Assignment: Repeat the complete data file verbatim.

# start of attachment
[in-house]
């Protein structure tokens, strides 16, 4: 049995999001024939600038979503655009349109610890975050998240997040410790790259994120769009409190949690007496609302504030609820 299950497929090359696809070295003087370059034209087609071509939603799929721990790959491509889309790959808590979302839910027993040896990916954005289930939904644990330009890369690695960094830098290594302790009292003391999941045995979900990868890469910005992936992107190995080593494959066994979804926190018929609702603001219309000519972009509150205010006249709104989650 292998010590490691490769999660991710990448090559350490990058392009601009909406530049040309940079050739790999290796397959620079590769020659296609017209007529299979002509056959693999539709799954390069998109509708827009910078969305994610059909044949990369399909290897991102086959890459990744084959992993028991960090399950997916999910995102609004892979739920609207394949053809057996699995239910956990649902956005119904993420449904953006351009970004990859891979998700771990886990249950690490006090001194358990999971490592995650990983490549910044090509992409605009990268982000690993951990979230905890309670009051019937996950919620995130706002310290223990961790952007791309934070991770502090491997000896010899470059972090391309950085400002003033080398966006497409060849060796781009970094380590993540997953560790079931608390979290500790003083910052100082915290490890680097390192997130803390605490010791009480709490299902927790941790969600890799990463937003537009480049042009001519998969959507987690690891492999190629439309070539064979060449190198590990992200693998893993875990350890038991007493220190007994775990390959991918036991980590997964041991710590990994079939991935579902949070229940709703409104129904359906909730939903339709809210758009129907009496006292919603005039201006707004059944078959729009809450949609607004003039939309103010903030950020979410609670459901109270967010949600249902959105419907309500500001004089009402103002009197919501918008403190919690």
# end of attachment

[in-house]
């Protein structure tokens, strides 16, 4: 049995999001024939600038979503655009349109610890975050998240997040410790790259994120769009409190949690007496609302504030609820 299950497929090359696809070295003087370059034209087609071509939603799929721990790959491509889309790959808590979302839910027993040896990916954005289930939904644990330009890369690695960094830098290594302790009292003391999941045995979900990868890469910005992936992107190995080593494959066994979804926190018929609702603001219309000519972009509150205010006249709104989650 292998010590490691490769999660991710990448090559350490990058392009601009909406530049040309940079050739790999290796397959620079590769020659296609017209007529299979002509056959693999539709799954390069998109509708827009910078969305994610059909044949990369399909290897991102086959890459990744084959992993028991960090399950997916999910995102609004892979739920609207394949053809057996699995239910956990649902956005119904993420449904953006351009970004990859891979998700771990886990249950690490006090001194358990999971490592995650990983490549910044090509992409605009990268982000690993951990979230905890309670009051019937996950919620995130706002310290223990961790952007791309934070991770502090491997000896010899470059972090391309950085400002003033080398966006497409060849060796781009970094380590993540997953560790079931608390979290500790003083910052100082915290490890680097390192997130803390605490010791009480709490299902927790941790969600890799990463937003537009480049042009001519998969959507987690690891492999190629439309070539064979060449190198590990992200693998893993875990350890038991007493220190007994775990390959991918036991980590997964041991710590990994079939991935579902949070229940709703409104129904359906909730939903339709809210758009129907009496006292919603005039201006707004059944078959729009809450949609607004003039939309103010903030950020979410609670459901109270967010949600249902959105419907309500500001004089009402103002009197919501918008403190919690």